Australians love their credit cards, with more than 20 million new accounts opened in the last five years. But is your credit card right for you?  YBI reports why it’s might be time to cut up your card for good.

Australians are a nation of debtors. Consumer debt is at an all-time high. A recent report by ASIC found Australians are drowning in over $45billion of credit card debt. 21.4 million credit card accounts have been opened by Australians in the last five years.

Of those, ASIC warns that more than half a million people are in arrears and close to one million are in persistent debt.

In fact, according to the survey, almost one in five Australians are feeling overwhelmed by debt, with many paying off debt on a card that is unsuitable for their needs.

Indeed, a review of the 21.4 million credit card accounts opened in the past five years estimated consumers could have saved $621 million in a single year if they had switched to a more appropriate credit card with less ‘benefits’ and a lower interest rate.

In the 2018 Banking Royal Commission, many of the big banks came under fire for their credit card practices with Macquarie, Citi and American Express coming under the hammer for allowing grandfathered clauses to continue despite the rules of the Future of Financial Advice (FOFA), which banned ban all conflicted commissions. From April of this year, the banks have been forced to discontinue these product commissions, but not before millions had been paid by consumers in added interest.

10 of Australia’s largest credit providers were part of the ASIC review (American Express, ANZ, Bendigo and Adelaide Bank, Citigroup (Citi), CBA, HSBC, Latitude, Macquarie, NAB and Westpac). Each one has given commitments to change many of the practices that were adding to consumer debt. These include taking proactive steps to help consumers with problematic credit card debt; fairer approaches for balance transfers and commitments to restrict the amount by which consumers can exceed their credit limit.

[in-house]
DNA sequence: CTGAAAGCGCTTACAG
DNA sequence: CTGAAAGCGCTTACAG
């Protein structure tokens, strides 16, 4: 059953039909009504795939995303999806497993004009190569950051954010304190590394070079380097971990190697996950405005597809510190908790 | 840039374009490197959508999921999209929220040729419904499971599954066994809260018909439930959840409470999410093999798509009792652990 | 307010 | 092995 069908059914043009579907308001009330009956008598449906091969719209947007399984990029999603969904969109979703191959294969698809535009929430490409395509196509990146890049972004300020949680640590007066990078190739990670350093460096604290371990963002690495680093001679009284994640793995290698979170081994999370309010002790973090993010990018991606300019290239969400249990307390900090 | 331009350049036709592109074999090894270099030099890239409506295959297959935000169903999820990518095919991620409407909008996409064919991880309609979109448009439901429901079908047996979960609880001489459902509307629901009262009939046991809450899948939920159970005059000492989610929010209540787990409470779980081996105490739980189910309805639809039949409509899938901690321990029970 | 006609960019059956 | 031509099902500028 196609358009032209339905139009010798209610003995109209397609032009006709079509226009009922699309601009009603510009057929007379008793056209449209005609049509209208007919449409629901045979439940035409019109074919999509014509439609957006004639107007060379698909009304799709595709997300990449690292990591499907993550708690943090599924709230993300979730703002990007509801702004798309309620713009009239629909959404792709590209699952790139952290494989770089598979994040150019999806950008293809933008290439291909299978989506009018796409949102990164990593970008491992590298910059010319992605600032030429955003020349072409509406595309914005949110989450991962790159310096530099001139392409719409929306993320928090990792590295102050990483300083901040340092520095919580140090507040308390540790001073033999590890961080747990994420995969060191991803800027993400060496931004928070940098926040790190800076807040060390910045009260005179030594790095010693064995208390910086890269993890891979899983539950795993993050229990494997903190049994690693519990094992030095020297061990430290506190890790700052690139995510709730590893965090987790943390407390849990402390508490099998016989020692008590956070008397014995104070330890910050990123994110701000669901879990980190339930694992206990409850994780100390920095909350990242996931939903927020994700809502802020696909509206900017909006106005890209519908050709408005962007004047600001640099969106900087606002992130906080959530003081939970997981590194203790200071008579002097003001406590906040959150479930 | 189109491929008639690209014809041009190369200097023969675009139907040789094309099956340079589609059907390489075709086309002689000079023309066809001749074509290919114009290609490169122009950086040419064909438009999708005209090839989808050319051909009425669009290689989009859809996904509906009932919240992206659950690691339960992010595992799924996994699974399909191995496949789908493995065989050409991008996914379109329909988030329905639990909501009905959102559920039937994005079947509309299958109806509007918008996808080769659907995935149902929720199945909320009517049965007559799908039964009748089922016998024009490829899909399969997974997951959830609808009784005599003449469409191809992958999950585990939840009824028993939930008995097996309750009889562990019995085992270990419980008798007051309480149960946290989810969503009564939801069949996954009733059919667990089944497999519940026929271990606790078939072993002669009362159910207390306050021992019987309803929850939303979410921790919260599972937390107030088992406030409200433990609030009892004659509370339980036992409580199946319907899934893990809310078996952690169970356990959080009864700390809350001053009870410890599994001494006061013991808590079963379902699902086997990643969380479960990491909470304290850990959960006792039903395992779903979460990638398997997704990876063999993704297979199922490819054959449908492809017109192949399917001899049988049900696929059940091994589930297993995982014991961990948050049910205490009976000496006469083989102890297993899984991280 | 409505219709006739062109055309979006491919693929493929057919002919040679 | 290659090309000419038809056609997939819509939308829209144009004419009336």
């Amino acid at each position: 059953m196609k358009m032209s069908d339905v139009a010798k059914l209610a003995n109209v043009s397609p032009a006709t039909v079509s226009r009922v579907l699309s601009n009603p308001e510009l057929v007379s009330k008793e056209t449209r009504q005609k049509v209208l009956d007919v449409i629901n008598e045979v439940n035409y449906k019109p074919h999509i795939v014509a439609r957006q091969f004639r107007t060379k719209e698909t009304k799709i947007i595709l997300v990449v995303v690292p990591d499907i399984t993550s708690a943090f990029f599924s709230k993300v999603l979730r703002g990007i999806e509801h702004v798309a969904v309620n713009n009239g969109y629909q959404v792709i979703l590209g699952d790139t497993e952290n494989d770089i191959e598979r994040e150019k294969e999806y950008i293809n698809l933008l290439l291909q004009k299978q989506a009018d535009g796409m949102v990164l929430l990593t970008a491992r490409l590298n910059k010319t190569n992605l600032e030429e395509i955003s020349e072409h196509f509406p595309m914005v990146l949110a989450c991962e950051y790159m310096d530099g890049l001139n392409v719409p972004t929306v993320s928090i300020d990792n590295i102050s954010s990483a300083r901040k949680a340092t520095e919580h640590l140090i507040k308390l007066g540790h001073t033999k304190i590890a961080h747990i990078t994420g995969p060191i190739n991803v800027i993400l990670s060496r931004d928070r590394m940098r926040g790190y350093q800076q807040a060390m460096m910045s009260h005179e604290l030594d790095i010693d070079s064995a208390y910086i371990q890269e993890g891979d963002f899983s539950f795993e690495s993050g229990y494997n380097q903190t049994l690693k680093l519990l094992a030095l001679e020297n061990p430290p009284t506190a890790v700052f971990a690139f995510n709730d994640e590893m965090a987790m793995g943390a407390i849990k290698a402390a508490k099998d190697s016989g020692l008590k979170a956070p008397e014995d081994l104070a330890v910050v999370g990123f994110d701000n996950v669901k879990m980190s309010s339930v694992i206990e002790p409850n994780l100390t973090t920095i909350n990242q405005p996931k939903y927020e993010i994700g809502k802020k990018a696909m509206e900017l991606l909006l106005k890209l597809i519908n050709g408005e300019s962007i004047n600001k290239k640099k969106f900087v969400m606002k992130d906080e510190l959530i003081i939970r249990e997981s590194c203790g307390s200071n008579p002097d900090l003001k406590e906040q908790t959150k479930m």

Nonetheless, credit card debt remains an issue for many Australians.

Young Aussies are, particularly at risk. ASIC reports young people are more likely to be in delinquency, with payments more than 60 days past due or having had their debt written off by the bank for persistent severe delinquency.

Balance transfers were also getting many people into further trouble, due to a lack of understanding around interest-free periods.

Following a 2017 Senate Inquiry, ASIC warned these enticing credit card offers — balance transfers from one card to another — were ‘a debt trap’

“In the Senate inquiry’s view, these transfers can be present a debt trap for consumers… if they fail to pay off the balance in the promotional period, keep the card the balance was transferred from… or make new purchases on one or more of the cards,” the research said.

In fact, 30 per cent of consumers increased their debt by 10 per cent or more after transferring a balance to a promotional “balance transfer” card.

550,000 people are in arrears following a credit card transfer and 930,000 with persistent debt as of June 2017.

If this sounds like an all too familiar refrain, it may be time you considered doing something about it. Speaking with your financial adviser about consolidating your debt may be the first best step.